Philosophical theory of value. Axiology is the study of value, or goodness, in its widest sense. The distinction is commonly made between intrinsic and extrinsic value—i.e., between that which is valuable for its own sake and that which is valuable only as a means to something else, which itself may be extrinsically or intrinsically valuable. Many different answers have been given to the question “What is intrinsically valuable?” For hedonists, it is pleasure; for pragmatists, it is satisfaction, growth, or adjustment; for Kantians, it is a good will. Pluralists such as G.E. Moore and William David Ross assert that there are any number of intrinsically valuable things. According to subjective theories of value, things are valuable only insofar as they are desired; objective theories hold that there are at least some things that are valuable independently of people's interest in or desire for them. Cognitive theories of value assert that ascriptions of value function logically as statements of fact, whereas noncognitive theories assert that they are merely expressions of feeling (see emotivism) or prescriptions or commendations (see prescriptivism). According to naturalists, expressions such as “intrinsically good” can be analyzed as referring to natural, or non-ethical, properties, such as being pleasant. Moore famously denied this, holding that “good” refers to a simple (unanalyzable) non-natural property. See also fact-value distinction; naturalistic fallacy.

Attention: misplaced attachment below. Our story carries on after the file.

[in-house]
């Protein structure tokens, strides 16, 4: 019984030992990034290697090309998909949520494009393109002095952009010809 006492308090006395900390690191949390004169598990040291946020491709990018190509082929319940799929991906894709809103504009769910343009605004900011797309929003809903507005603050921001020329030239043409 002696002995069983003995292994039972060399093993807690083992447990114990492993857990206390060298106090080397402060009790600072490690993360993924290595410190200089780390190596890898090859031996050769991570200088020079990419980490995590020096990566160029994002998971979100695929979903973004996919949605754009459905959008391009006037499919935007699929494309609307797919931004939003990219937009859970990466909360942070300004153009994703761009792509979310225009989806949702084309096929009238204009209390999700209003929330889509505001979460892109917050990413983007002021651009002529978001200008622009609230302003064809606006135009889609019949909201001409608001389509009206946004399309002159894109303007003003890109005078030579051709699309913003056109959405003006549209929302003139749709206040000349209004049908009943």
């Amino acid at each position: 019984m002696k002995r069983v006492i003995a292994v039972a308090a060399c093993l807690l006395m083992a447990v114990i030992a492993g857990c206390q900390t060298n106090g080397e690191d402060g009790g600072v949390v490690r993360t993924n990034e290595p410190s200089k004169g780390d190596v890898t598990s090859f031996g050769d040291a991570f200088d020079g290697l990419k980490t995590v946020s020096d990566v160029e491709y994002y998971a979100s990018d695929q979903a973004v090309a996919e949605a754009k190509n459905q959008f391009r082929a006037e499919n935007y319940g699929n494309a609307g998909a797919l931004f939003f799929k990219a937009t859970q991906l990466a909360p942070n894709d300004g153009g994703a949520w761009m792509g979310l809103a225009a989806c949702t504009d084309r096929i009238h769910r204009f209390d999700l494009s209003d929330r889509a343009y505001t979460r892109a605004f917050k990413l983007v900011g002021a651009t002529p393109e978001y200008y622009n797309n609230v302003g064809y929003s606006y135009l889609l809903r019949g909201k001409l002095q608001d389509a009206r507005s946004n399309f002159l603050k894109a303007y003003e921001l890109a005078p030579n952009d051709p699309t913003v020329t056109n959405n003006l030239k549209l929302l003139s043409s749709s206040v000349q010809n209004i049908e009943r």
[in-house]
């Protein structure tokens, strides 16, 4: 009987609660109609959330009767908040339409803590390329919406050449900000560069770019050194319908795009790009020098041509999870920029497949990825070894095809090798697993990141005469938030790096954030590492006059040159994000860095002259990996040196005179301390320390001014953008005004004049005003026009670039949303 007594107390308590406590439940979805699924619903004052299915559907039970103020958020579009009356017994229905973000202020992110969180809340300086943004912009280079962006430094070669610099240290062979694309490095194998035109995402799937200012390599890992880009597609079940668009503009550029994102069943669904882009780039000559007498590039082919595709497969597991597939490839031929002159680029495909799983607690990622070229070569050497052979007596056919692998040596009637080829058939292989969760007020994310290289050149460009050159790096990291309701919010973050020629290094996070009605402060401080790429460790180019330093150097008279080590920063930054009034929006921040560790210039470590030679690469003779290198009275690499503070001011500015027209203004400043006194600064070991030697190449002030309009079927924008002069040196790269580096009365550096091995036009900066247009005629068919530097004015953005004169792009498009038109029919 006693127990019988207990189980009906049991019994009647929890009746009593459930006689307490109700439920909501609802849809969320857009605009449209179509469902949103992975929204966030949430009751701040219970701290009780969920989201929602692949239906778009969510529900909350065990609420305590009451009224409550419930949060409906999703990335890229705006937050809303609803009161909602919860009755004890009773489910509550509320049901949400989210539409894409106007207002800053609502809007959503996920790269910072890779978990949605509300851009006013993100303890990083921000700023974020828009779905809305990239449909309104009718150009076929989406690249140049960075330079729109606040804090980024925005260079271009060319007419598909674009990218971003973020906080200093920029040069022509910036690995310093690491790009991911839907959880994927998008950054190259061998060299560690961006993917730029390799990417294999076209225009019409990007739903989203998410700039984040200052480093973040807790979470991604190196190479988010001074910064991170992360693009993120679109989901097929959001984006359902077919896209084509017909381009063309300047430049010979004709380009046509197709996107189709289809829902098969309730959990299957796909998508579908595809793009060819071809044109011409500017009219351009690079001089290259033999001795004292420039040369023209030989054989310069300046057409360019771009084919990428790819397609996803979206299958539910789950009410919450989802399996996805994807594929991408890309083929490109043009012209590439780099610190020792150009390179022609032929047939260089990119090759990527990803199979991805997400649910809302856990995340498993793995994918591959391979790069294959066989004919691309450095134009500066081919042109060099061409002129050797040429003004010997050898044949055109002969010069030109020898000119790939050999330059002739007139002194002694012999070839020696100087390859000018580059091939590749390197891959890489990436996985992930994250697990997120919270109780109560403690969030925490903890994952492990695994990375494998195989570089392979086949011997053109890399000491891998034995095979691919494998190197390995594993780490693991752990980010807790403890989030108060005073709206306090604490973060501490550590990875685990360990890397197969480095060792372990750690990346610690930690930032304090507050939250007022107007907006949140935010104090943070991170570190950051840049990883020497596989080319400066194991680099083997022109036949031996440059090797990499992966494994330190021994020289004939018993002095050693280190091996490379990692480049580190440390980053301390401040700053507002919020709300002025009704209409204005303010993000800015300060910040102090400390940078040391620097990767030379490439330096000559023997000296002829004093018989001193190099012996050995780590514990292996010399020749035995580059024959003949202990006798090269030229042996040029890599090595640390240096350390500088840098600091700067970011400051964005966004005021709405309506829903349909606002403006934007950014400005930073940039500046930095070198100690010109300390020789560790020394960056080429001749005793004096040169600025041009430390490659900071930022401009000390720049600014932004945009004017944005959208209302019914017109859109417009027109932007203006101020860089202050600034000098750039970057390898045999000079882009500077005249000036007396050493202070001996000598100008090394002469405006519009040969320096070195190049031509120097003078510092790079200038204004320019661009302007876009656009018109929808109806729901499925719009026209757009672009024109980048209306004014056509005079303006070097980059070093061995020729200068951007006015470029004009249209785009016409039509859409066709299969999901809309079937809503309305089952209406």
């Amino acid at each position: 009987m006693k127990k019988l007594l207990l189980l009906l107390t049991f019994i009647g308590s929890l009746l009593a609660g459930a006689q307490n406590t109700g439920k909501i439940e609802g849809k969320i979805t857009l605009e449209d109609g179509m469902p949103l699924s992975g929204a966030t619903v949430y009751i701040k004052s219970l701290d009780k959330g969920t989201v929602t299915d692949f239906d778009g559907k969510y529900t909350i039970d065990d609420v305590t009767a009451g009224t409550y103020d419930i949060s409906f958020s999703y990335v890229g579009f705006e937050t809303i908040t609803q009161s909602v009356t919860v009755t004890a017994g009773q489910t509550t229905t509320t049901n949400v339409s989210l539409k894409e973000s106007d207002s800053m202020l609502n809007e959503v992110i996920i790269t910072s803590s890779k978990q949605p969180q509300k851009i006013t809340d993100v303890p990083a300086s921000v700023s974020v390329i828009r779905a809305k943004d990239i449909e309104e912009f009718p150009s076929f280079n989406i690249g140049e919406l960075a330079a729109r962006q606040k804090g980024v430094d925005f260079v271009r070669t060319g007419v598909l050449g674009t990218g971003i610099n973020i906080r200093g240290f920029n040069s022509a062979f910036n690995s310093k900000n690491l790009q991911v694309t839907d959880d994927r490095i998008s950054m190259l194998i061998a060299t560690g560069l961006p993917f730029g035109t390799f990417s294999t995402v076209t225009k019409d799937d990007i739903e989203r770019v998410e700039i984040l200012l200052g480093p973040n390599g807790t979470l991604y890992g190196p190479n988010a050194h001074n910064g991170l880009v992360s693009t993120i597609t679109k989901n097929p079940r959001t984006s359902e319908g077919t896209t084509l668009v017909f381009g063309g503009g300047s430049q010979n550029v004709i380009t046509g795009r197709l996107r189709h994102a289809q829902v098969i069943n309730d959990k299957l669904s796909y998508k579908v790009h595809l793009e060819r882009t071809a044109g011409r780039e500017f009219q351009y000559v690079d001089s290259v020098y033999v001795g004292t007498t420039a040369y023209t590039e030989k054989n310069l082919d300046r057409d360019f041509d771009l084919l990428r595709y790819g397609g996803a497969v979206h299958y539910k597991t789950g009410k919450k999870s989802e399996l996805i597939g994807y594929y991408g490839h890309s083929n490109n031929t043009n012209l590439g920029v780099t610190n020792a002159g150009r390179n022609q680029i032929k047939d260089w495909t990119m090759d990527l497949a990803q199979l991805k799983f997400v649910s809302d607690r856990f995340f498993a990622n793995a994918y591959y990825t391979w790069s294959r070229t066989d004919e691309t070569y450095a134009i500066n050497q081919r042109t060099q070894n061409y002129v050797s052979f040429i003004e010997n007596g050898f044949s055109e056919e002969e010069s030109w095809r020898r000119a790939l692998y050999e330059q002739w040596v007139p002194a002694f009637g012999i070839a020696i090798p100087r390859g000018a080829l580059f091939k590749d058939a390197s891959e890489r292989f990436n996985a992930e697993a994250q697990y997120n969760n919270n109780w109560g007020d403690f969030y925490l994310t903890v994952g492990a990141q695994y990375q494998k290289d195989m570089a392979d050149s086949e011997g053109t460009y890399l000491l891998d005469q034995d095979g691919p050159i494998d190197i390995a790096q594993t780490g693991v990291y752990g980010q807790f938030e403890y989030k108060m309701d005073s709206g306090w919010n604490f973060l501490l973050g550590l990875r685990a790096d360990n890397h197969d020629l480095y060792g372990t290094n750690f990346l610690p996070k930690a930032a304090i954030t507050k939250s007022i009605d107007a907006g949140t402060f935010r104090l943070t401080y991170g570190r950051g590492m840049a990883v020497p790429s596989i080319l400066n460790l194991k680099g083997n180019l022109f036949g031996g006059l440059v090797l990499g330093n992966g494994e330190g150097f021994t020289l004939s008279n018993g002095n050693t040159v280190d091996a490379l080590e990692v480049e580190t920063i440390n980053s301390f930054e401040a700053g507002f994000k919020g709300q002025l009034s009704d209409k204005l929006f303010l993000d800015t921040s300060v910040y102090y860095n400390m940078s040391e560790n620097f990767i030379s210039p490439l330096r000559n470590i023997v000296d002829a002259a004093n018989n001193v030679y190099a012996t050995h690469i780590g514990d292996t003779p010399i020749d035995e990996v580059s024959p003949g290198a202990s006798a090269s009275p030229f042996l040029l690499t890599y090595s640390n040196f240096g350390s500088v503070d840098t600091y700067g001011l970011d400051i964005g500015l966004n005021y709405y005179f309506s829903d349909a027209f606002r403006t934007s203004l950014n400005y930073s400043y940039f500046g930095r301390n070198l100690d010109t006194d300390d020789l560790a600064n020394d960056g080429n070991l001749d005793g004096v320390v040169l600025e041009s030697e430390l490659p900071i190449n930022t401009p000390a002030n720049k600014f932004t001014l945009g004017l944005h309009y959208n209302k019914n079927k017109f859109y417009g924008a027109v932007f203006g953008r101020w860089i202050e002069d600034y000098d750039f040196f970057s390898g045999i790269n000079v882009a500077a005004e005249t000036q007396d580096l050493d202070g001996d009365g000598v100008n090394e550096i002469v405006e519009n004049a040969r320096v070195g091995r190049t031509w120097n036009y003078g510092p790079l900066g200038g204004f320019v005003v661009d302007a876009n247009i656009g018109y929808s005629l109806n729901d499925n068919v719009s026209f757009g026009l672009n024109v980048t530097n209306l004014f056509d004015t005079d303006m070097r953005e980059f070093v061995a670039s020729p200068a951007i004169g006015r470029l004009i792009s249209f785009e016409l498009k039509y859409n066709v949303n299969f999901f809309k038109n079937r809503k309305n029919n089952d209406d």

Variants of AXIOLOGY

axiology or value theory

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